Presentation on theme: "VTE Prophylaxis Alert to providers and nursing Go live June 24, 2014."— Presentation transcript:
VTE Prophylaxis Alert to providers and nursing Go live June 24, 2014
VTE Prophylaxis – why do it? The estimated annual incidence of deep-vein thrombosis (DVT) and pulmonary embolism (PE), known collectively as venous thromboembolism (VTE), is approximately 900,000 (Geerts, et al, 2008). Approximately two-thirds of cases of DVT or PE are associated with recent hospitalization. This is consistent with the 2001 report by The Agency for Healthcare Research and Quality (AHRQ). AHRQ indicates that “the appropriate application of effective preventive measures in hospitals has major potential for improving patient safety by reducing the incidence of venous thromboembolism” (Shojania, 2001).
VTE Prophylaxis – why do it? Despite its proven effectiveness, rates of appropriate thromboprophylaxis remain low in both medical and surgical patients. A recent analysis from the ENDORSE survey, which evaluated prophylaxis rates in 17,084 major surgery patients, found that more than one third of patients at risk for VTE (38%) did not receive prophylaxis and that rates varied by surgery type (Cohen, et al., 2008). In a review of evidence-based patient safety practices, the Agency for Healthcare Research and Quality defined thromboprophylaxis against VTE as the "number one patient safety practice" for hospitalized patients (Shojania, 2001). Updated “safe practices” published by the National Quality Forum (NQF) recommend routine evaluation of hospitalized patients for risk of VTE and use of appropriate prophylaxis (National Quality Forum. National Voluntary Consensus Standards for Prevention and Care of Venous Thromboembolism, 2006). (Taken from eCQMs for EH’s updated April 2014)
VTE Prophylaxis in the EMR - current state On admission, the VTE prophylaxis needs to be addressed. Either an order for pharmacologic prophylaxis, an order for mechanical prophylaxis, or documentation of a contraindication to the VTE Prophylaxis. This order should be based on the patient’s risk for developing a VTE. Orders can be placed via the orders tab or through the Order link on the widget. The admission PowerPlans have VTE prophylaxis orders embedded within them for easy ordering. Contraindication must be charted from the link on the widget.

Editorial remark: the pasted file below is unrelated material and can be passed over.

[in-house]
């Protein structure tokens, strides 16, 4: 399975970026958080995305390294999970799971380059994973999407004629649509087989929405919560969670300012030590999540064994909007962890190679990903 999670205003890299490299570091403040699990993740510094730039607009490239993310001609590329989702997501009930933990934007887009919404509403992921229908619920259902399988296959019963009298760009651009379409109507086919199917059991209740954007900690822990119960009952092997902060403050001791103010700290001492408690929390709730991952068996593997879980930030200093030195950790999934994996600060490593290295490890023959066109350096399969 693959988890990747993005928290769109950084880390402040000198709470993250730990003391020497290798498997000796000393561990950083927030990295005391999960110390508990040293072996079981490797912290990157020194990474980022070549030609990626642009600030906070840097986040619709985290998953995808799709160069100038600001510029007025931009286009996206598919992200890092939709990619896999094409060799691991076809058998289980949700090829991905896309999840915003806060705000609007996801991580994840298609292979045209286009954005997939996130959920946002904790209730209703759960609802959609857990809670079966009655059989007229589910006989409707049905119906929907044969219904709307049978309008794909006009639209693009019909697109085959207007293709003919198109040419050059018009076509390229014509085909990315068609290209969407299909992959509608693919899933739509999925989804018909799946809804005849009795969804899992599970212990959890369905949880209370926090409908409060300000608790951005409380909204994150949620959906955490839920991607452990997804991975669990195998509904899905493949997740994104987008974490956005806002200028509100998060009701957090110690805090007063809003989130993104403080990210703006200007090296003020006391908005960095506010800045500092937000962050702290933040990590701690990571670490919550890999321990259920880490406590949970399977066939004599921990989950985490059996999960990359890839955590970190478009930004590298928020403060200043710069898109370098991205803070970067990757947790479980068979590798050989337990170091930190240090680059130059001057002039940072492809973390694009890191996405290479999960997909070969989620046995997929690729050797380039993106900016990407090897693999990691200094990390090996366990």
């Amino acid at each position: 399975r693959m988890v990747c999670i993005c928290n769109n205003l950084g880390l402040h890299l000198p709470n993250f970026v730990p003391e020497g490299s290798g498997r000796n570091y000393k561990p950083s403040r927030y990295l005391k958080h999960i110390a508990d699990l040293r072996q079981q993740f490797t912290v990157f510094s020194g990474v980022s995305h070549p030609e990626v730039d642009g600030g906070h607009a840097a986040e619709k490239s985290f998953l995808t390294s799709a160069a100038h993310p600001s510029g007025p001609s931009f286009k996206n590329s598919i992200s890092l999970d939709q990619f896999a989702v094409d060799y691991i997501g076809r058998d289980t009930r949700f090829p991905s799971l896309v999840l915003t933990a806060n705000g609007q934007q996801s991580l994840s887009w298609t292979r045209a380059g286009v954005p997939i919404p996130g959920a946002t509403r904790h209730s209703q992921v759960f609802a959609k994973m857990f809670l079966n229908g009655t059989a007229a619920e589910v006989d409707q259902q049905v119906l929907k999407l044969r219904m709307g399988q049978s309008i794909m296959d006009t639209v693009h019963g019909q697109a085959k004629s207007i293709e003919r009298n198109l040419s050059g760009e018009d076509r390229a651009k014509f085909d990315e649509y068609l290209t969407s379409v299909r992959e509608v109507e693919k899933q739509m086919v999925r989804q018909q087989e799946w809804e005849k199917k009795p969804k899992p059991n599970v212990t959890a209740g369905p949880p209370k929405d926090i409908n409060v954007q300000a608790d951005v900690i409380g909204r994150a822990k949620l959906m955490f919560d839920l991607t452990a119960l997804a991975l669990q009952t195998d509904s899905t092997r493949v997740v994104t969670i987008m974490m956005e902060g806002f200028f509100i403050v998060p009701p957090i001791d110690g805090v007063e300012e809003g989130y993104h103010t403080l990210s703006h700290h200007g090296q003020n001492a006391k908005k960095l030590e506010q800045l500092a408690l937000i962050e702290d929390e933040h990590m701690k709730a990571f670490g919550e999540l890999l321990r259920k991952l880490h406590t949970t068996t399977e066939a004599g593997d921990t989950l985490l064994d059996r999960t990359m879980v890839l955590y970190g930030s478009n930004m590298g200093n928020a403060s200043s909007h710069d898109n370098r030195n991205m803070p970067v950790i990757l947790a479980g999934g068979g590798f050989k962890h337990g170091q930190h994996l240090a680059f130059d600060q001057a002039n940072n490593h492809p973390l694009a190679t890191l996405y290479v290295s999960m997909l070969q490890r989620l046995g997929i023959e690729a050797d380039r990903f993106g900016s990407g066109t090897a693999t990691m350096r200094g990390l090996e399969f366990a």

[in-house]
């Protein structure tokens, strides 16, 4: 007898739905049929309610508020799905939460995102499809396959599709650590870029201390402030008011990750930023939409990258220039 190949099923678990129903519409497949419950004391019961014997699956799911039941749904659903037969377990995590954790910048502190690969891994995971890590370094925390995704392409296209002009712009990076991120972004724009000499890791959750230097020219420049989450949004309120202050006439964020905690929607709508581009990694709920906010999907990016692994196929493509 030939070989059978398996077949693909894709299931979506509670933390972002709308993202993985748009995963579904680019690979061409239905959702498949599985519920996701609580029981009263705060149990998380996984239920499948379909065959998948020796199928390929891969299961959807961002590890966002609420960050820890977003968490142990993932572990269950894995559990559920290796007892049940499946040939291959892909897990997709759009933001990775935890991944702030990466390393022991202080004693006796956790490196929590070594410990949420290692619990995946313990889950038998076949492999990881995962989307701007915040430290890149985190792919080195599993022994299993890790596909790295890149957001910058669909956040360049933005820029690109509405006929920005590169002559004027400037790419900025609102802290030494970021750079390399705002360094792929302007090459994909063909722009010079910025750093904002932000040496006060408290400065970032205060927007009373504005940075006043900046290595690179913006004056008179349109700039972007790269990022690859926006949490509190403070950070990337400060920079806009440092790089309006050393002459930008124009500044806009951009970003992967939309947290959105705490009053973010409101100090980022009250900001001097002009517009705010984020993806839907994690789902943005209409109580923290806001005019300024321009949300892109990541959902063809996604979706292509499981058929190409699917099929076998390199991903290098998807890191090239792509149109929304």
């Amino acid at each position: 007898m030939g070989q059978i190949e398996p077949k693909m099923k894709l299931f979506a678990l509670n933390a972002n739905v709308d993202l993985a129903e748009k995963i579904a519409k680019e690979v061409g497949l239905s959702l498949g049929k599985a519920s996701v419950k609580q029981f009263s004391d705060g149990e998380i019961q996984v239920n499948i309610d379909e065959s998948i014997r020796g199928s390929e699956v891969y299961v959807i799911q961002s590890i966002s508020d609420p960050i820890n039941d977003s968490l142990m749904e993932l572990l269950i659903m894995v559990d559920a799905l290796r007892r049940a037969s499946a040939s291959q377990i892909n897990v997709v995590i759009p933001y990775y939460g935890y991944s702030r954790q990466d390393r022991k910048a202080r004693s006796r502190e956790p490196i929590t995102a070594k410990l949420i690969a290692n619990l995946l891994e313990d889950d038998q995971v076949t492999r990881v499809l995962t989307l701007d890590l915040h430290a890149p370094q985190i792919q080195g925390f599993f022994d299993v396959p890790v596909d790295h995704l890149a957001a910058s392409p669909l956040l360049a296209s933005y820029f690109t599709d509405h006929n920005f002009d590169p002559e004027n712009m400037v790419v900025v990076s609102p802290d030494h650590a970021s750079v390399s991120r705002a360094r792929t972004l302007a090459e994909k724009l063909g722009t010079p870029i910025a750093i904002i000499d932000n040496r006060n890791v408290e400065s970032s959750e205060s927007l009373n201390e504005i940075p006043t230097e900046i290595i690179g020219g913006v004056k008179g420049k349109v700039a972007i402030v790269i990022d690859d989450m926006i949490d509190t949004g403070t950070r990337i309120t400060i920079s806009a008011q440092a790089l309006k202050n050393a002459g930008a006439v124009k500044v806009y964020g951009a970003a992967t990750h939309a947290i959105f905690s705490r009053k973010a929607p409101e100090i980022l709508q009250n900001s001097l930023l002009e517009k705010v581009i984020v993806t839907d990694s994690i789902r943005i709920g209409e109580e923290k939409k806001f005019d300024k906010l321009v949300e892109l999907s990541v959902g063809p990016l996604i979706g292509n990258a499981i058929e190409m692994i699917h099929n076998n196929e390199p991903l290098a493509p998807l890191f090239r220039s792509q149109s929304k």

VTE Prophylaxis Alert - new If the patient has been admitted for 8 hours, and orders for VTE Prophylaxis have not been placed nor documentation of the contraindication, the alert will fire to the provider when signing an order notifying them that an order needs to be placed or to document the contraindication. Orders for VTE prophylaxis may be placed inside the alert window.
VTE Prophylaxis Alert The ‘document’ link in the alert will open the VTE Prophylaxis contraindication PowerForm.
VTE Prophylaxis Alert The alert will continue to fire for 48 hours after admission or until the orders have been placed or the documentation of the contraindication is complete. Additional VTE risk factors will be displayed if documented in the record. Those being diagnosis or problem of cancer or previous VTE (DVT/PE), BMI greater than 30, smoker, age 60 or greater and home medication of estrogen. If the patient has a higher risk factor (s), pharmacological agents should be considered.
VTE Prophylaxis Alert – surgical patients with neuraxial anesthesia Patients that have surgery with neuraxial anesthesia are more prone to bleeding, therefore, the alert will not fire for 24 hours after anesthesia end time. Neuraxial anesthesia is documented in the perioperative record. It will be documented as “epidural”, “spinal”, “caudal”, “general/epidural”, “general/intrathecal” and “intrathecal”.
VTE Prophylaxis Nurse Alert If there is an active order for Sequential Compression Device (SCD), and nursing has not completed the documentation in Iview, the nurse will receive an alert when opening the patient record. Nursing may click on the document link and a PowerForm will open to document the SCD’s. This information will flow to Iview. The alert will begin after the patient has been admitted for 10 hours and will continue until documentation has occurred or for 48 hours after admission.
References Geerts WH, Bergqvist D, Pineo GF, Heit JA, Samama CM, Lassen MR, Colwell CW. Prevention of venous thromboembolism. The Eighth ACCP Conference on antithrombotic and thrombolytic therapy. Chest. 2008; 133:381S-453S Cohen AT, Tapson VF, Bergmann JF, et al. Venous thromboembolism risk and prophylaxis in the acute hospital care setting (ENDORSE study): a multinational cross-sectional study. Lancet. 2008;371:387-394. Shojania KG, Duncan BW, McDonald DM, et al. (Eds.). (2001). Making healthcare safer; A critical analysis of patient safety practices (Evidence Report/Technology Assessment No. 43). Prepared by the University of California at San Francisco-Stanford Evidenced-based Practice Center under Contract no. 290-97-0013 (AHRQ Publication NO.01-E058). Rockville, MD:Agency for Healthcare Research and Quality. National Quality Forum. National Voluntary Consensus Standards for Prevention and Care of Venous Thromboembolism: Policy, Preferred Practices, and Initial Performance Measures. A Consensus Report. Washington, DC. NQF; 2006